This is book 2 in A Cheese Shop Mystery Series but I did not read the first book. It is not necessary to do so unless you want a bit more of a backstory on the characters. As this is a cozy mystery, enough information is given to be able to read this on its own.
This was s great fall read full of fall vibes and an interesting murder mystery. I love the character interactions and the fact that the main character owns a cheese shop. This was a lot of fun to read and I can’t wait to try out the recipes in the back.
I received this E-ARC from the publishers through Netgalley in exchange for an honest review.
Amateur detective Mallory Viridian’s talent for solving murders ruined her life on Earth and drove her to live on an alien space station, but her problems still follow her in this witty, self-aware novel that puts a speculative spin on murder mysteries, from the Hugo-nominated author of Six Wakes.
From idyllic small towns to claustrophobic urban landscapes, Mallory Viridian is constantly embroiled in murder cases that only she has the insight to solve. But outside of a classic mystery novel, being surrounded by death doesn’t make you a charming amateur detective, it makes you a suspect and a social pariah. So when Mallory gets the opportunity to take refuge on a sentient space station, she thinks she has the solution. Surely the murders will stop if her only company is alien beings. At first her new existence is peacefully quiet…and markedly devoid of homicide.
But when the station agrees to allow additional human guests, Mallory knows the break from her peculiar reality is over. After the first Earth shuttle arrives, and aliens and humans alike begin to die, the station is thrown into peril. Stuck smack-dab in the middle of an extraterrestrial whodunit, and wondering how in the world this keeps happening to her anyway, Mallory has to solve the crime—and fast—or the list of victims could grow to include everyone on board….
STATION ETERNITY by Mur Lafferty Ace Trade Paperback Original | On sale October 4, 2022 Excerpt
The kettle screamed its achievement of boiling water and Adrian jerked it off the element, wincing. He must have a hell of a headache, she thought. He retrieved a mug from his shelves above the sink and then a tea bag from a small basket on his counter. He went on with his tea-making ritual with his back to her.
Mallory grew tired of the silence. “Do you think Earth knows that someone else did the diplomatic negotiating? Think they’re sending someone to take your place?”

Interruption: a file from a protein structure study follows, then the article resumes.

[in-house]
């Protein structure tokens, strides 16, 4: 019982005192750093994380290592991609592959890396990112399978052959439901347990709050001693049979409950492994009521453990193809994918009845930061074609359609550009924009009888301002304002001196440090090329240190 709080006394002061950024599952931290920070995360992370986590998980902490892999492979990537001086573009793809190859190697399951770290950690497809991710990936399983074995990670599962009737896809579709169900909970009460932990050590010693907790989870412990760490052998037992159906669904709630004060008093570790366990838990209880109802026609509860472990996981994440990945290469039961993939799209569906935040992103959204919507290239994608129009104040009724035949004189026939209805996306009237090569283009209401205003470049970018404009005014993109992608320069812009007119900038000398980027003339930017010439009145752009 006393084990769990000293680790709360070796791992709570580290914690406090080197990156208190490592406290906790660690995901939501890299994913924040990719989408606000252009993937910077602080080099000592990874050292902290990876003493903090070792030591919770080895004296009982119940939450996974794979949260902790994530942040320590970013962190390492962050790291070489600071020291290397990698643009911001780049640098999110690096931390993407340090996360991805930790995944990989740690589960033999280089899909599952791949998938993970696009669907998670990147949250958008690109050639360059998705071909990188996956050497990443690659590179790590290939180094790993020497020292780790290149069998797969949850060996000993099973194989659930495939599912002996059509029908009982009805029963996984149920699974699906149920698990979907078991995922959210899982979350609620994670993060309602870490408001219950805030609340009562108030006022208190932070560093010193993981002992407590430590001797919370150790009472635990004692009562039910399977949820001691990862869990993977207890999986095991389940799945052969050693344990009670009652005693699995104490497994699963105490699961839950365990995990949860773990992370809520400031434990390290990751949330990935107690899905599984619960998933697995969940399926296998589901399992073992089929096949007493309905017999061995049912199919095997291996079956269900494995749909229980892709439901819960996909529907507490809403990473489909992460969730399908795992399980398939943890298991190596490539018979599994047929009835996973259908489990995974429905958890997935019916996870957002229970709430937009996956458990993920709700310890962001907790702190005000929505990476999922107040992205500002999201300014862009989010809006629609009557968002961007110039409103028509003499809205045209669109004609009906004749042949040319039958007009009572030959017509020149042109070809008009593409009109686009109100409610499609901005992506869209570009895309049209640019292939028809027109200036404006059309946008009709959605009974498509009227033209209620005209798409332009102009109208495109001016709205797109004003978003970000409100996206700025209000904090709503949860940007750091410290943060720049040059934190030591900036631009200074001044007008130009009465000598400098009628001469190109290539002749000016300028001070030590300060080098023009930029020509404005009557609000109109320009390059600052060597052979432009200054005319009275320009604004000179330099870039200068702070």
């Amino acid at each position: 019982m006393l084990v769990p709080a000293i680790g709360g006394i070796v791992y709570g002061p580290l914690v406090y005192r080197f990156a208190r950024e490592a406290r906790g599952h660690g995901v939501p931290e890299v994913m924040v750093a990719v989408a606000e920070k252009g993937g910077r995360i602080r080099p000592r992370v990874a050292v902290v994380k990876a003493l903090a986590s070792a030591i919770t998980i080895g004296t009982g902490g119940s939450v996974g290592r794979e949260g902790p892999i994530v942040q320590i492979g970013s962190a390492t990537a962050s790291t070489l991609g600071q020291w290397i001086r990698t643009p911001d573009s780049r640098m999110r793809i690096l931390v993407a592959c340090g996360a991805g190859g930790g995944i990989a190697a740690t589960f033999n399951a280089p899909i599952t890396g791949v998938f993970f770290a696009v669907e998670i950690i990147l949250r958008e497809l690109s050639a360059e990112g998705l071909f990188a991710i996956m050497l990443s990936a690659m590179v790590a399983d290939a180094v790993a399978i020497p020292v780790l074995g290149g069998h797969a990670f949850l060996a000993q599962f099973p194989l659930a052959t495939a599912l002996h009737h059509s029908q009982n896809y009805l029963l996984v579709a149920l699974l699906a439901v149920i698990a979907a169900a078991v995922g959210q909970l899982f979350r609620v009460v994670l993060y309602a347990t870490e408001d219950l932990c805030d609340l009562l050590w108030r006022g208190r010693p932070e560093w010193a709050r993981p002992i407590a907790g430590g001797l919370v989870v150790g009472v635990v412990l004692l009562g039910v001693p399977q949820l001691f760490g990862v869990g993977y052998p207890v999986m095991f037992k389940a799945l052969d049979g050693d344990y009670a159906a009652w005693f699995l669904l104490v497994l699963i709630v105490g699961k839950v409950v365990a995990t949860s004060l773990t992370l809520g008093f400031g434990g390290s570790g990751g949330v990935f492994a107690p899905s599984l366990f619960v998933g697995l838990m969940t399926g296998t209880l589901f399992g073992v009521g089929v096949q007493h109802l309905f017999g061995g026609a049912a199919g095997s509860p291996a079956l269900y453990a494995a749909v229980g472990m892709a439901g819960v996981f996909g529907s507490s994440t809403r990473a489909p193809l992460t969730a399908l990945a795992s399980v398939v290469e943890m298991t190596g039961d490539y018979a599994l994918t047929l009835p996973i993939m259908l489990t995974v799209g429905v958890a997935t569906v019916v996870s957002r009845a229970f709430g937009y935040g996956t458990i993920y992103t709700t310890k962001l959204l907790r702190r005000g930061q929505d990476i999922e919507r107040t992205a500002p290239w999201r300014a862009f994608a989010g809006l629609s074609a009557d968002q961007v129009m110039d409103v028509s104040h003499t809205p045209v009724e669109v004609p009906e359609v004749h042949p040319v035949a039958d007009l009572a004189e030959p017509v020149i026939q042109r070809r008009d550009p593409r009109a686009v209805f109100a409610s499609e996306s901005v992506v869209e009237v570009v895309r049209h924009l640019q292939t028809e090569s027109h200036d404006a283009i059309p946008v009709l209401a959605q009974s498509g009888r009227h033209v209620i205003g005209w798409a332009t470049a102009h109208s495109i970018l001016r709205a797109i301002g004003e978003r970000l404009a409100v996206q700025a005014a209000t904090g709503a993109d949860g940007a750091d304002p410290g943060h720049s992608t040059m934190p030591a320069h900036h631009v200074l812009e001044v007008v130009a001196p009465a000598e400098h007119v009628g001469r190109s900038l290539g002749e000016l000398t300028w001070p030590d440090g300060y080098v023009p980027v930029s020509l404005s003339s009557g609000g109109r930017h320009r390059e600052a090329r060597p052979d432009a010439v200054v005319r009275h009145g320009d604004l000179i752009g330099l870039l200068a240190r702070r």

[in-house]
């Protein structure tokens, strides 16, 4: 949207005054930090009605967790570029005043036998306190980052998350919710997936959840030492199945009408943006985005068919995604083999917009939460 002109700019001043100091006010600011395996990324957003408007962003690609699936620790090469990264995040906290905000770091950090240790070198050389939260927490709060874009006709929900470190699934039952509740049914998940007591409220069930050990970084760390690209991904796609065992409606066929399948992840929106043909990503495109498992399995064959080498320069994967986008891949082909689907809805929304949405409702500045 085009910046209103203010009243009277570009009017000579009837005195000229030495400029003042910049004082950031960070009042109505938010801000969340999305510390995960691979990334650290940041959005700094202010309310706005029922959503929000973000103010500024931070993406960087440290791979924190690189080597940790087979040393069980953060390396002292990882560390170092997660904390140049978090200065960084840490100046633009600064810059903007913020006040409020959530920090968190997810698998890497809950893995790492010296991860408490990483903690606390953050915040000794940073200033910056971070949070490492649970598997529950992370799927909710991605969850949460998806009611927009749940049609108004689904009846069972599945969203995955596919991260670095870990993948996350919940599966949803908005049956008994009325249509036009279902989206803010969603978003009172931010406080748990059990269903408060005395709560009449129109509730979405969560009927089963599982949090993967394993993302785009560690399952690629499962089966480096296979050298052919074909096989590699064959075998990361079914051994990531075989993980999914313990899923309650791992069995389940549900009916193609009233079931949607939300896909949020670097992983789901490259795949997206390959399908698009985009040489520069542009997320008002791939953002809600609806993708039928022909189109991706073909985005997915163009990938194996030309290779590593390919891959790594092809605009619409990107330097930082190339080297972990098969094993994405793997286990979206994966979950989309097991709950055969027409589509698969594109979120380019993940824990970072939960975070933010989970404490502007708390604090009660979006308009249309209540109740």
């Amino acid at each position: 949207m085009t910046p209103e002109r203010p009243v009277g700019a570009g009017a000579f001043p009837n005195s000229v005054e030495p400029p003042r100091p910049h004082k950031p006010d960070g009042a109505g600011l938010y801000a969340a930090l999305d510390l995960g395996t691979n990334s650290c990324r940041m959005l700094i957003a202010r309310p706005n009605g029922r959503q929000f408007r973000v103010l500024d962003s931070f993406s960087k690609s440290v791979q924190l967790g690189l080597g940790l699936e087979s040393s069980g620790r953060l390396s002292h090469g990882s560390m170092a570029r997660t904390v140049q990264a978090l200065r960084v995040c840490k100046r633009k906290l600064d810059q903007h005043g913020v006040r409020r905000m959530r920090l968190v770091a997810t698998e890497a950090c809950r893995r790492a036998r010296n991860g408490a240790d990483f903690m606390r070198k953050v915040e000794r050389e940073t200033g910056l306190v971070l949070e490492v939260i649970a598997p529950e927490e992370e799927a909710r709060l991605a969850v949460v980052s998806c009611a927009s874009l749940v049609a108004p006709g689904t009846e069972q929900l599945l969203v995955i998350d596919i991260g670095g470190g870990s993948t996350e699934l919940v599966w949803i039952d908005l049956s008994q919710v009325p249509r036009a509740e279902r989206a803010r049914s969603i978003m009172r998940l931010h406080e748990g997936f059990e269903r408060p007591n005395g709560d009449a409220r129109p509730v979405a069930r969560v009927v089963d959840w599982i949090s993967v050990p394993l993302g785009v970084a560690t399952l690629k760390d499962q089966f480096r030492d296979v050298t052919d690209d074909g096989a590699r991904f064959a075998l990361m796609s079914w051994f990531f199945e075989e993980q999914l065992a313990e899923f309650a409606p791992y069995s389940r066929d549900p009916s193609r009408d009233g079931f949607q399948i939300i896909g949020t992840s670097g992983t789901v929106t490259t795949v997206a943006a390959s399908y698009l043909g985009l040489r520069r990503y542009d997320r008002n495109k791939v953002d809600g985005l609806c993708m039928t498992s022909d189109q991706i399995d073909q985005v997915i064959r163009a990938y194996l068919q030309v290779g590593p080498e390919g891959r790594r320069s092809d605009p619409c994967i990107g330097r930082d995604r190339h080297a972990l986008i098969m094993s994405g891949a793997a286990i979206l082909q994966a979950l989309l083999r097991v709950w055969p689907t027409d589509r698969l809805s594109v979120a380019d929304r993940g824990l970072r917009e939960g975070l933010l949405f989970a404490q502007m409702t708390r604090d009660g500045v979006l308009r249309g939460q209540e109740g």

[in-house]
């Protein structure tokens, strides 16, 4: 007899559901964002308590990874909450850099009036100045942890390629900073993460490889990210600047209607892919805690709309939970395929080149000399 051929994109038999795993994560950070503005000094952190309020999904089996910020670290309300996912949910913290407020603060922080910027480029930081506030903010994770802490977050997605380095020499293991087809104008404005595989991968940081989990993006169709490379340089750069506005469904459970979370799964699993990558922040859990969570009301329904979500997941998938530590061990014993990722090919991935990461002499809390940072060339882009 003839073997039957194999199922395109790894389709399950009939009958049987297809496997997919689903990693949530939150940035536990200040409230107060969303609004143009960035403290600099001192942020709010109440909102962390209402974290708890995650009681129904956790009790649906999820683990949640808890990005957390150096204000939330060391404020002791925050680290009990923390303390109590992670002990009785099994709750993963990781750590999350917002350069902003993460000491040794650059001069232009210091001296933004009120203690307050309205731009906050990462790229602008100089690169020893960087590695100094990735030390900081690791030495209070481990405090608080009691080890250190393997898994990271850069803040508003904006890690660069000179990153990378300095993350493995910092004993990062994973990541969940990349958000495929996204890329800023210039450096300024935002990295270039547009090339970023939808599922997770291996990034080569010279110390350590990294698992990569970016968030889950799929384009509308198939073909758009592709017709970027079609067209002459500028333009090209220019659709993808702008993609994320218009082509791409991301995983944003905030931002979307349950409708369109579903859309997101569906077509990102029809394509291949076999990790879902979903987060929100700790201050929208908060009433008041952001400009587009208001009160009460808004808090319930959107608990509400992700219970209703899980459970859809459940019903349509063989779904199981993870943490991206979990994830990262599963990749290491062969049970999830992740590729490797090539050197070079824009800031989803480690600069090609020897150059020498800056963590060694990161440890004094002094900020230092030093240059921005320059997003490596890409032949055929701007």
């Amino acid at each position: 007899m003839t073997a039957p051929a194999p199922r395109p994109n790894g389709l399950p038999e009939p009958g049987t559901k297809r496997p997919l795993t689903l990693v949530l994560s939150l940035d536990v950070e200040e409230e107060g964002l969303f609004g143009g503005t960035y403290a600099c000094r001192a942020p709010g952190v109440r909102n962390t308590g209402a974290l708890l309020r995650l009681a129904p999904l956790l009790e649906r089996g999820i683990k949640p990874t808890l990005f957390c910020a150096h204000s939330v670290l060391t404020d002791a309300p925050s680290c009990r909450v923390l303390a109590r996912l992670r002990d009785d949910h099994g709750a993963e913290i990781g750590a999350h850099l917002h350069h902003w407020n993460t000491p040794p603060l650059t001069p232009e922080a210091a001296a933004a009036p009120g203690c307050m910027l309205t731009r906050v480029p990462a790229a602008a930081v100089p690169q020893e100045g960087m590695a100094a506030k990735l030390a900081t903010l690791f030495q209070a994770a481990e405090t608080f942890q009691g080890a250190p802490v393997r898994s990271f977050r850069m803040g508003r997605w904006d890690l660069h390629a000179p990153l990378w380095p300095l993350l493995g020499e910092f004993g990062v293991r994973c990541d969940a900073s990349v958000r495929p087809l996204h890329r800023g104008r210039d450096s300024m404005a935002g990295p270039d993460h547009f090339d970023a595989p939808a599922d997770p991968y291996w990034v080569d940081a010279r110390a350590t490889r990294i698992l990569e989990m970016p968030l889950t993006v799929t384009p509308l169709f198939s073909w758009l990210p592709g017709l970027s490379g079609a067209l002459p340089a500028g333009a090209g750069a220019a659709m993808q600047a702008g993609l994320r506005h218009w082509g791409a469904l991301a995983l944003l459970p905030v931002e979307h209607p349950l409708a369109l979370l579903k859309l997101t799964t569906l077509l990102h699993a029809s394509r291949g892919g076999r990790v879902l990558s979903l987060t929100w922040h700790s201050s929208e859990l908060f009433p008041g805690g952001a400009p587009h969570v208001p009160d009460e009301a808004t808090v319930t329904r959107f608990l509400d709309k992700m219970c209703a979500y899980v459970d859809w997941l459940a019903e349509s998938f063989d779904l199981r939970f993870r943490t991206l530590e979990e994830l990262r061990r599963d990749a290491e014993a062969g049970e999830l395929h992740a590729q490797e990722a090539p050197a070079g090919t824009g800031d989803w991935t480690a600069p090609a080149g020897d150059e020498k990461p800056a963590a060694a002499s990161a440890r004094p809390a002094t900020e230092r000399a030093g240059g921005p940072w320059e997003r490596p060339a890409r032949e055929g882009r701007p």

“Don’t bait me, Mallory,” he said quietly, picking up the mug in both hands and facing her. He inhaled the steam, eyes closed.
Mallory nearly said she hoped a new ambassador would offer their guests tea, but Adrian was pretty tightly wound right now. There was something alarming about the way he was keeping himself perfectly still, like a waiting snake. She mentally prepared herself to dodge a mug of boiling water if he let loose.
She cleared her throat. “May I also have some tea, please?” She asked it just the way her mother insisted she do when she was young.
He looked at her for a long moment as if he didn’t understand her words and then turned around, face still stony. Behind him, hanging below the shelves against the wall, was a wooden dowel. Slung over the dowel and secured with a thumbtack were about twenty used tea bags. He removed one and prepared her tea.
“An old tea bag? Really, Adrian?” she protested.
“I have to ration when I don’t know when I’ll get back home again,” he said woodenly. “If I’d known they were coming, I could have asked someone to bring me some more tea. I was denied that option.” He cleared his throat, and then his voice took on his smoother diplomatic tone. “About the incoming humans-it’s a good thing, Mallory. Trade will increase. Doctors will visit. Diplomats will come to make the situation better on Earth. We might get closer to negotiating for FTL technology. People will bring us news. Media. More books and games. I know you don’t like people, but it’s undeniable-“
She stopped him before he got into full diplomat monologue mode, holding up her hand. “Wait, wait, wait, you still think I don’t like people?” she echoed in disbelief. “Jesus, when are you going to believe me? I like people just fine. They just tend to not like me.”
He had the full diplomatic face on, and he smiled benignly and spread his hands in the classic way to defuse arguments without actually conceding. “What can I do to make things better? Can we find a compromise?”